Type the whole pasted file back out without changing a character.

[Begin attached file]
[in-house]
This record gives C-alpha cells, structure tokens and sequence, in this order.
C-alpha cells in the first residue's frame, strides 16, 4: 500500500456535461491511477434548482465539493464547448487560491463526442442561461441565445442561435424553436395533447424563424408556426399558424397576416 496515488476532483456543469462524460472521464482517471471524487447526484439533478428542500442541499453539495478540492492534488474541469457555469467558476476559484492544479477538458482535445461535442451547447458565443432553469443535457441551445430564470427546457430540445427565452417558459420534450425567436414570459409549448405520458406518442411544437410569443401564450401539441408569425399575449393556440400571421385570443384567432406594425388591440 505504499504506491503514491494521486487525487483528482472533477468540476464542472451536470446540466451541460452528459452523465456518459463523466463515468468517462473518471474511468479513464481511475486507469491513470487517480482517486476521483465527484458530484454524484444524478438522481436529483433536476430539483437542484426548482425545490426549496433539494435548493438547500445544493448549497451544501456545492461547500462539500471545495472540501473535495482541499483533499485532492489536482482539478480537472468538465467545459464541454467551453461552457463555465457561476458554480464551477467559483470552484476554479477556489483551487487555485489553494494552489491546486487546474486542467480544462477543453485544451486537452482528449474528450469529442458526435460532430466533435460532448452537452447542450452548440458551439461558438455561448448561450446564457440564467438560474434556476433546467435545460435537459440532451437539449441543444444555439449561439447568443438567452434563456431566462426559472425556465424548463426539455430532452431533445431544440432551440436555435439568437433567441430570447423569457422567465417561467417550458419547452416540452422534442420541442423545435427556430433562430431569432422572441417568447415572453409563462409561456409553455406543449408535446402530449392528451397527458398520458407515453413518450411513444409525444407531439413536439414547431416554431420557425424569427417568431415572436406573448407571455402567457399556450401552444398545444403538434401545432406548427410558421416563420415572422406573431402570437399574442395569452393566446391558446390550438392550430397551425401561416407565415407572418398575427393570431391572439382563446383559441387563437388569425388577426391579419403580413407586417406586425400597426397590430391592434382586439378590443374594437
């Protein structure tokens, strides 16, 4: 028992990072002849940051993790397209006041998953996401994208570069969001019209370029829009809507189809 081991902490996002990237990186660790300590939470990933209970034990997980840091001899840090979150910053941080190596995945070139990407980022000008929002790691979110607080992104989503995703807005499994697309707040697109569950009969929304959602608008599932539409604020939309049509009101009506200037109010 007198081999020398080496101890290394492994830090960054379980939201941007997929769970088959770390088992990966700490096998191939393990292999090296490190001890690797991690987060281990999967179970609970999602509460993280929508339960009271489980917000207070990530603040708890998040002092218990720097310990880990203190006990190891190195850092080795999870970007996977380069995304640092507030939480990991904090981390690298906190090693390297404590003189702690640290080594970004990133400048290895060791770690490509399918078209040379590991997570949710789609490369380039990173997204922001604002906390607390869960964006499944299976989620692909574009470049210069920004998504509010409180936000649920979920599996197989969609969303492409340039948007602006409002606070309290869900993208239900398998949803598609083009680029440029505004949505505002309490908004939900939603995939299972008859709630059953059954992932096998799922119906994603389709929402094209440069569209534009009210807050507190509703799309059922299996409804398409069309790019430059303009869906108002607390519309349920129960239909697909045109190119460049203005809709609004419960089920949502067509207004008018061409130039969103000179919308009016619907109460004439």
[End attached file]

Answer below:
[in-house]
This record gives C-alpha cells, structure tokens and sequence, in this order.
C-alpha cells in the first residue's frame, strides 16, 4: 500500500456535461491511477434548482465539493464547448487560491463526442442561461441565445442561435424553436395533447424563424408556426399558424397576416 496515488476532483456543469462524460472521464482517471471524487447526484439533478428542500442541499453539495478540492492534488474541469457555469467558476476559484492544479477538458482535445461535442451547447458565443432553469443535457441551445430564470427546457430540445427565452417558459420534450425567436414570459409549448405520458406518442411544437410569443401564450401539441408569425399575449393556440400571421385570443384567432406594425388591440 505504499504506491503514491494521486487525487483528482472533477468540476464542472451536470446540466451541460452528459452523465456518459463523466463515468468517462473518471474511468479513464481511475486507469491513470487517480482517486476521483465527484458530484454524484444524478438522481436529483433536476430539483437542484426548482425545490426549496433539494435548493438547500445544493448549497451544501456545492461547500462539500471545495472540501473535495482541499483533499485532492489536482482539478480537472468538465467545459464541454467551453461552457463555465457561476458554480464551477467559483470552484476554479477556489483551487487555485489553494494552489491546486487546474486542467480544462477543453485544451486537452482528449474528450469529442458526435460532430466533435460532448452537452447542450452548440458551439461558438455561448448561450446564457440564467438560474434556476433546467435545460435537459440532451437539449441543444444555439449561439447568443438567452434563456431566462426559472425556465424548463426539455430532452431533445431544440432551440436555435439568437433567441430570447423569457422567465417561467417550458419547452416540452422534442420541442423545435427556430433562430431569432422572441417568447415572453409563462409561456409553455406543449408535446402530449392528451397527458398520458407515453413518450411513444409525444407531439413536439414547431416554431420557425424569427417568431415572436406573448407571455402567457399556450401552444398545444403538434401545432406548427410558421416563420415572422406573431402570437399574442395569452393566446391558446390550438392550430397551425401561416407565415407572418398575427393570431391572439382563446383559441387563437388569425388577426391579419403580413407586417406586425400597426397590430391592434382586439378590443374594437
């Protein structure tokens, strides 16, 4: 028992990072002849940051993790397209006041998953996401994208570069969001019209370029829009809507189809 081991902490996002990237990186660790300590939470990933209970034990997980840091001899840090979150910053941080190596995945070139990407980022000008929002790691979110607080992104989503995703807005499994697309707040697109569950009969929304959602608008599932539409604020939309049509009101009506200037109010 007198081999020398080496101890290394492994830090960054379980939201941007997929769970088959770390088992990966700490096998191939393990292999090296490190001890690797991690987060281990999967179970609970999602509460993280929508339960009271489980917000207070990530603040708890998040002092218990720097310990880990203190006990190891190195850092080795999870970007996977380069995304640092507030939480990991904090981390690298906190090693390297404590003189702690640290080594970004990133400048290895060791770690490509399918078209040379590991997570949710789609490369380039990173997204922001604002906390607390869960964006499944299976989620692909574009470049210069920004998504509010409180936000649920979920599996197989969609969303492409340039948007602006409002606070309290869900993208239900398998949803598609083009680029440029505004949505505002309490908004939900939603995939299972008859709630059953059954992932096998799922119906994603389709929402094209440069569209534009009210807050507190509703799309059922299996409804398409069309790019430059303009869906108002607390519309349920129960239909697909045109190119460049203005809709609004419960089920949502067509207004008018061409130039969103000179919308009016619907109460004439």